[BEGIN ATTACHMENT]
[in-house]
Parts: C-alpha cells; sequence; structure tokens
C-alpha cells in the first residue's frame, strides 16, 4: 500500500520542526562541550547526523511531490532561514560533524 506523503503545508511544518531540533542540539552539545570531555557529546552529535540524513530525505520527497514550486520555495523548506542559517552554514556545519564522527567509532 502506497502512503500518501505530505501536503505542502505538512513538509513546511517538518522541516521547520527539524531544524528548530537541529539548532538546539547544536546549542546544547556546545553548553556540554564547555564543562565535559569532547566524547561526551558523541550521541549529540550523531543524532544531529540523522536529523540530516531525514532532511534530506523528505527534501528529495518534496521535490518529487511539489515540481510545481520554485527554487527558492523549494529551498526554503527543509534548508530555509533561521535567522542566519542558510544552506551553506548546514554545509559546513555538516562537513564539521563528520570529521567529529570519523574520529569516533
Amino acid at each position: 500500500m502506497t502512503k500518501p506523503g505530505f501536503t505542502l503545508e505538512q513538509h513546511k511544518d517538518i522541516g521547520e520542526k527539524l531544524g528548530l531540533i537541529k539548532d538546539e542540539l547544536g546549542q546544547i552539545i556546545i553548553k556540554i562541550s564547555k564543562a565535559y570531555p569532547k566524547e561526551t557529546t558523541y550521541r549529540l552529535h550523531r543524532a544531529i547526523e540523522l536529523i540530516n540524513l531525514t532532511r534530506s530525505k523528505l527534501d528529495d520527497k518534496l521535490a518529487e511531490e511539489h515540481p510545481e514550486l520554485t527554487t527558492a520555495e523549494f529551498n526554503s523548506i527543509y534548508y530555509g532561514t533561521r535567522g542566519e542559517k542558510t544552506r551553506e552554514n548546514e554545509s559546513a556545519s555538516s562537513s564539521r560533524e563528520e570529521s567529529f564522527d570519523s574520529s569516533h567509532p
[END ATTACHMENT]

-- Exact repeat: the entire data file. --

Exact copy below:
[in-house]
Parts: C-alpha cells; sequence; structure tokens
C-alpha cells in the first residue's frame, strides 16, 4: 500500500520542526562541550547526523511531490532561514560533524 506523503503545508511544518531540533542540539552539545570531555557529546552529535540524513530525505520527497514550486520555495523548506542559517552554514556545519564522527567509532 502506497502512503500518501505530505501536503505542502505538512513538509513546511517538518522541516521547520527539524531544524528548530537541529539548532538546539547544536546549542546544547556546545553548553556540554564547555564543562565535559569532547566524547561526551558523541550521541549529540550523531543524532544531529540523522536529523540530516531525514532532511534530506523528505527534501528529495518534496521535490518529487511539489515540481510545481520554485527554487527558492523549494529551498526554503527543509534548508530555509533561521535567522542566519542558510544552506551553506548546514554545509559546513555538516562537513564539521563528520570529521567529529570519523574520529569516533
Amino acid at each position: 500500500m502506497t502512503k500518501p506523503g505530505f501536503t505542502l503545508e505538512q513538509h513546511k511544518d517538518i522541516g521547520e520542526k527539524l531544524g528548530l531540533i537541529k539548532d538546539e542540539l547544536g546549542q546544547i552539545i556546545i553548553k556540554i562541550s564547555k564543562a565535559y570531555p569532547k566524547e561526551t557529546t558523541y550521541r549529540l552529535h550523531r543524532a544531529i547526523e540523522l536529523i540530516n540524513l531525514t532532511r534530506s530525505k523528505l527534501d528529495d520527497k518534496l521535490a518529487e511531490e511539489h515540481p510545481e514550486l520554485t527554487t527558492a520555495e523549494f529551498n526554503s523548506i527543509y534548508y530555509g532561514t533561521r535567522g542566519e542559517k542558510t544552506r551553506e552554514n548546514e554545509s559546513a556545519s555538516s562537513s564539521r560533524e563528520e570529521s567529529f564522527d570519523s574520529s569516533h567509532p